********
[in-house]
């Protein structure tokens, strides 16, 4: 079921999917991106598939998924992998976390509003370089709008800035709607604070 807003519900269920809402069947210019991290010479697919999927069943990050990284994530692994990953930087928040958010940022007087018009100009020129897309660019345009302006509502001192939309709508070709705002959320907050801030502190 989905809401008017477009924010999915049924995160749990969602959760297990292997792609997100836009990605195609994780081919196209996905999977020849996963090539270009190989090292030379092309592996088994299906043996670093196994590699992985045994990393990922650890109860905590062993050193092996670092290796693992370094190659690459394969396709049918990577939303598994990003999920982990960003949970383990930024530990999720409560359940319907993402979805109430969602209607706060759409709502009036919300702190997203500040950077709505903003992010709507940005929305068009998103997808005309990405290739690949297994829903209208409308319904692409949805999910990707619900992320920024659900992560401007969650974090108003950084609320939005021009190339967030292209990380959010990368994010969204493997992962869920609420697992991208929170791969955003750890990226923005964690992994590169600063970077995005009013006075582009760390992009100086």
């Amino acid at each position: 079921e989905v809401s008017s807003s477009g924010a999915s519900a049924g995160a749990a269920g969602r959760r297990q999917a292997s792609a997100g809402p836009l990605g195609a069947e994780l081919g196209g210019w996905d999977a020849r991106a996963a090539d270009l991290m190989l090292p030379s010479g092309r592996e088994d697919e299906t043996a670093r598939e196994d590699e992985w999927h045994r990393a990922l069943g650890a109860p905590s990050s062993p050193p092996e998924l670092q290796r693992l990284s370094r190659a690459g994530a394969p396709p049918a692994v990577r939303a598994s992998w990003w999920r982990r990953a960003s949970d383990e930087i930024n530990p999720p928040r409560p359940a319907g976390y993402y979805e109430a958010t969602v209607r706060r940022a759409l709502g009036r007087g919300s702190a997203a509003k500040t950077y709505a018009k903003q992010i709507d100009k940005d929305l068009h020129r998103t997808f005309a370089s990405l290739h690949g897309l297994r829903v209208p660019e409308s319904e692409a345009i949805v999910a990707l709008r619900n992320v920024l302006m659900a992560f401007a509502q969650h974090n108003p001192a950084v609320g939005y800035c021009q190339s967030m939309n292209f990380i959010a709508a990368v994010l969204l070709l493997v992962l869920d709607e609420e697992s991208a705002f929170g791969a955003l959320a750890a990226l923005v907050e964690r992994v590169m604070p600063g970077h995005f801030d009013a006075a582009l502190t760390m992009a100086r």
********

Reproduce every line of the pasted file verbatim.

[in-house]
């Protein structure tokens, strides 16, 4: 079921999917991106598939998924992998976390509003370089709008800035709607604070 807003519900269920809402069947210019991290010479697919999927069943990050990284994530692994990953930087928040958010940022007087018009100009020129897309660019345009302006509502001192939309709508070709705002959320907050801030502190 989905809401008017477009924010999915049924995160749990969602959760297990292997792609997100836009990605195609994780081919196209996905999977020849996963090539270009190989090292030379092309592996088994299906043996670093196994590699992985045994990393990922650890109860905590062993050193092996670092290796693992370094190659690459394969396709049918990577939303598994990003999920982990960003949970383990930024530990999720409560359940319907993402979805109430969602209607706060759409709502009036919300702190997203500040950077709505903003992010709507940005929305068009998103997808005309990405290739690949297994829903209208409308319904692409949805999910990707619900992320920024659900992560401007969650974090108003950084609320939005021009190339967030292209990380959010990368994010969204493997992962869920609420697992991208929170791969955003750890990226923005964690992994590169600063970077995005009013006075582009760390992009100086």
């Amino acid at each position: 079921e989905v809401s008017s807003s477009g924010a999915s519900a049924g995160a749990a269920g969602r959760r297990q999917a292997s792609a997100g809402p836009l990605g195609a069947e994780l081919g196209g210019w996905d999977a020849r991106a996963a090539d270009l991290m190989l090292p030379s010479g092309r592996e088994d697919e299906t043996a670093r598939e196994d590699e992985w999927h045994r990393a990922l069943g650890a109860p905590s990050s062993p050193p092996e998924l670092q290796r693992l990284s370094r190659a690459g994530a394969p396709p049918a692994v990577r939303a598994s992998w990003w999920r982990r990953a960003s949970d383990e930087i930024n530990p999720p928040r409560p359940a319907g976390y993402y979805e109430a958010t969602v209607r706060r940022a759409l709502g009036r007087g919300s702190a997203a509003k500040t950077y709505a018009k903003q992010i709507d100009k940005d929305l068009h020129r998103t997808f005309a370089s990405l290739h690949g897309l297994r829903v209208p660019e409308s319904e692409a345009i949805v999910a990707l709008r619900n992320v920024l302006m659900a992560f401007a509502q969650h974090n108003p001192a950084v609320g939005y800035c021009q190339s967030m939309n292209f990380i959010a709508a990368v994010l969204l070709l493997v992962l869920d709607e609420e697992s991208a705002f929170g791969a955003l959320a750890a990226l923005v907050e964690r992994v590169m604070p600063g970077h995005f801030d009013a006075a582009l502190t760390m992009a100086r």